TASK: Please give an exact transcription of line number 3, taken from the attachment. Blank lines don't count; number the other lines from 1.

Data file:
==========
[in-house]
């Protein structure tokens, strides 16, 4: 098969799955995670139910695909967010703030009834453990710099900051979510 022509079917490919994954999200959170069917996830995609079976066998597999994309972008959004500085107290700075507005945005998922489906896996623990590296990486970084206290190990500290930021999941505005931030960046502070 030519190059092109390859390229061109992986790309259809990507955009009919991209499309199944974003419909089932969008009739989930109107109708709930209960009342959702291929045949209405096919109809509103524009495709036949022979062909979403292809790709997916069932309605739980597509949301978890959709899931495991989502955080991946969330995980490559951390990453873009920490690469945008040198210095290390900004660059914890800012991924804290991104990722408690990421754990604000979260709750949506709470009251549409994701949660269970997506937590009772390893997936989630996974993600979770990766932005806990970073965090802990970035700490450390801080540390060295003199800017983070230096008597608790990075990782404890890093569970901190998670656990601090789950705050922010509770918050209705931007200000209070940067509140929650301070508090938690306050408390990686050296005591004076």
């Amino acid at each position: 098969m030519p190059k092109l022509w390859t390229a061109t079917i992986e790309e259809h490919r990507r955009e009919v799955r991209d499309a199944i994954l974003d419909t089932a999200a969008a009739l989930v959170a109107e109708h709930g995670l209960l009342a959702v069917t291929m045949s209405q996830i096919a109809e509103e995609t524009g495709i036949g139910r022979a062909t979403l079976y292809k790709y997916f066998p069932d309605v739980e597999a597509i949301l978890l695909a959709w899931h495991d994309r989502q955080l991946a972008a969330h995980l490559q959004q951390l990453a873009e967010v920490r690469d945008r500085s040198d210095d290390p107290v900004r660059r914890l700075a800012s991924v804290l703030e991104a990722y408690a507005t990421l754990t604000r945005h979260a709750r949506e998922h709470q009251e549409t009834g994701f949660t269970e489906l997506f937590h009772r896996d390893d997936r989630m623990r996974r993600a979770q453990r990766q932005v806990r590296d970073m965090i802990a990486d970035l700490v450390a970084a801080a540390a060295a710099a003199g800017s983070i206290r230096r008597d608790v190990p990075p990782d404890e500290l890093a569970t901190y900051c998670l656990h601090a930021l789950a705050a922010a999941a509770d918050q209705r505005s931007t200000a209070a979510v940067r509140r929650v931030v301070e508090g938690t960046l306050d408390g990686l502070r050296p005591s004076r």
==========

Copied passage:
């Amino acid at each position: 098969m030519p190059k092109l022509w390859t390229a061109t079917i992986e790309e259809h490919r990507r955009e009919v799955r991209d499309a199944i994954l974003d419909t089932a999200a969008a009739l989930v959170a109107e109708h709930g995670l209960l009342a959702v069917t291929m045949s209405q996830i096919a109809e509103e995609t524009g495709i036949g139910r022979a062909t979403l079976y292809k790709y997916f066998p069932d309605v739980e597999a597509i949301l978890l695909a959709w899931h495991d994309r989502q955080l991946a972008a969330h995980l490559q959004q951390l990453a873009e967010v920490r690469d945008r500085s040198d210095d290390p107290v900004r660059r914890l700075a800012s991924v804290l703030e991104a990722y408690a507005t990421l754990t604000r945005h979260a709750r949506e998922h709470q009251e549409t009834g994701f949660t269970e489906l997506f937590h009772r896996d390893d997936r989630m623990r996974r993600a979770q453990r990766q932005v806990r590296d970073m965090i802990a990486d970035l700490v450390a970084a801080a540390a060295a710099a003199g800017s983070i206290r230096r008597d608790v190990p990075p990782d404890e500290l890093a569970t901190y900051c998670l656990h601090a930021l789950a705050a922010a999941a509770d918050q209705r505005s931007t200000a209070a979510v940067r509140r929650v931030v301070e508090g938690t960046l306050d408390g990686l502070r050296p005591s004076r």